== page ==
Clogged valves can cause the fuel to burn inefficiently which can lead to an excess of carbon monoxide. 


To prevent the valves from getting clogged, avoid cooking in your fire pit — even roasting marshmallows — unless the propane fire pit is specially designed for cooking. 

If you notice debris or other buildup on or near the valves, carefully clean the area per the manufacturer's instructions. Ensure the gas is completely turned off and the fire pit is not hot before attempting to clean. 

Tips to Maximize Safety Of Your Propane Fire Pit

As with anything involving an open flame, safety should always be at the forefront of the mind. The following eight tips will help you safely enjoy your propane fire pit.

#1: Follow the Manufacturer’s Instructions

The instructions included with your propane fire pit should give you guidelines for proper assembly and maintenance. Plus, the instructions will inform you on how to properly use your fire pit to avoid possible injury or damage to the components. 

#2: Safety First, Every Time

Practice good safety habits every time you use your fire pit:

  • Check hoses and connections for leaks or worn spots before lighting.
  • Make sure the fire pit stays clear of debris.
  • Never allow a child to operate the fire pit.
  • Do not leave flames unattended.
  • Small children, pets, or those under the influence should not be left alone near a lit fire pit.
  • Make sure the gas supply is turned off while not in use.
  • Keep a fire extinguisher rated for propane fires in easy reach.

#3: Use Only Approved Accessories

Only use fire pit accessories that are approved by the manufacturer of your specific fire pit. Rocks, ceramic logs, windscreens, and decorative glass need to be approved for contact with a gas-fueled pit. Real wood should never be put in a propane fire pit.

#4: Keep Things Clean

People love propane fire pits because there isn't an ashy mess to deal with after use. Yet, that doesn't exempt you from having to clean your pit. Debris can still collect in the area, such as twigs, pine needles, and leaves, which will need to be removed before use. Using a cover will help eliminate a lot of unwanted debris. A cover will also help keep bugs and moisture out of your burners. 

#5: Properly Install the Fire Pit

A propane fire pit should be installed on a fire-proof and stable surface. Good options are concrete, pavers, rock, or brick. It should be placed in an open, well-ventilated area free of flammable materials. Ample space should be left above, below, and beside the fire pit. Umbrellas and pergolas should not be placed directly overhead, and furniture should be kept at a proper distance from the flames. Also, check for low-hanging branches or drooping powerlines near your propane fire pit.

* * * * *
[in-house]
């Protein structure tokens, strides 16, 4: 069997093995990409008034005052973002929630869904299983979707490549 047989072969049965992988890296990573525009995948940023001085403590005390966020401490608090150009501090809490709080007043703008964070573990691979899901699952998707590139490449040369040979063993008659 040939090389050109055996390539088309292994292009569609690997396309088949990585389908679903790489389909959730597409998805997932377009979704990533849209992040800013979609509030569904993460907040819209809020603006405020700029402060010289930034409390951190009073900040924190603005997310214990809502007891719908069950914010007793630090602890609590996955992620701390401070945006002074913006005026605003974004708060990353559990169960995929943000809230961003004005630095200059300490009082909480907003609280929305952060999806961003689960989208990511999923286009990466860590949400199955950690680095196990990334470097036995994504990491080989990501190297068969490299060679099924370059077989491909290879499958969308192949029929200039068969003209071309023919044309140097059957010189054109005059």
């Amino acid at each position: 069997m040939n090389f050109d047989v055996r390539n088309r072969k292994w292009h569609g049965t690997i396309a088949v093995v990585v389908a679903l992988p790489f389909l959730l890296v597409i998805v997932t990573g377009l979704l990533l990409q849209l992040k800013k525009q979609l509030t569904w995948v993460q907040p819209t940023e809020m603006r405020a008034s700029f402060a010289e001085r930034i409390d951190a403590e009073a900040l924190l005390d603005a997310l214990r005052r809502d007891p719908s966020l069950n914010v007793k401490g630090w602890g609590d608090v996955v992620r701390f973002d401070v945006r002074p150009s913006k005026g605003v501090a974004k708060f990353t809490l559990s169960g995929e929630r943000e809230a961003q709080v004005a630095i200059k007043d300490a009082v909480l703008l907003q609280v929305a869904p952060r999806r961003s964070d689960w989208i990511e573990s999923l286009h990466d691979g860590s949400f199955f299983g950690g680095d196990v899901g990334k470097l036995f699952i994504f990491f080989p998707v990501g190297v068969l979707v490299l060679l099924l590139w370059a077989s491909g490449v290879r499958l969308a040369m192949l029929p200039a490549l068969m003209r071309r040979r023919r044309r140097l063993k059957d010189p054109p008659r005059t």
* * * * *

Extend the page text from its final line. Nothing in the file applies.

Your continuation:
#6: Wait for Appropriate Weather

It is dangerous to use a gas-fueled fire pit on days when the winds are high. Heavily blowing wind can cause unpredictable flames that can hop to nearby flammable items like tree limbs, grass, or outdoor furniture. If you live in an area that is prone to wildfires, any kind of outdoor fire pit is probably a bad idea.

#7: Regularly Inspect Your Fire Pit

You should check the components of your propane fire pit at regular intervals to ensure everything is working as it should. Hoses, connections, and valves need to be in good condition and properly connected. If you do not feel comfortable doing inspections yourself, you can hire a professional. The manufacturer of your propane fire pit should be able to assist you in finding someone qualified in your area.

#8: Make Sure You’re Legal

Before installing a propane fire pit on your property, check with your county or city to ensure yours will be up to code. In some places, a local fire official needs to inspect your site before/after one is installed. If you live in a neighborhood with an HOA, there may be rules regarding how and where a pit can be installed. Another check you may want to do is with your home insurance agent. You may be required to have additional coverage with a fire pit on your property.

How Safe Are Propane Fire Pits Compared to Other Types of Fire Pits 

Propane vs Wood: A propane fire pit is cleaner than a wood-burning fire pit as there is no ash or embers to clean. In addition, there will be less smoke pollution from a propane pit — something that may be required by some HOAs. Both have a risk of fire spreading, but it can be easier to extinguish a propane-fueled fire pit as you can simply turn the gas off. 

Purchased vs DIY: DIYing a fire pit is possible — especially if you have experience with masonry, fuel lines, or mechanics. However, a propane fire pit will be a lot more difficult to DIY than a wood-burning fire pit as there are more components to worry about. Purchasing a propane fire pit is often the safer option as you cannot always trust the validity of YouTube videos or DIY posts on the internet.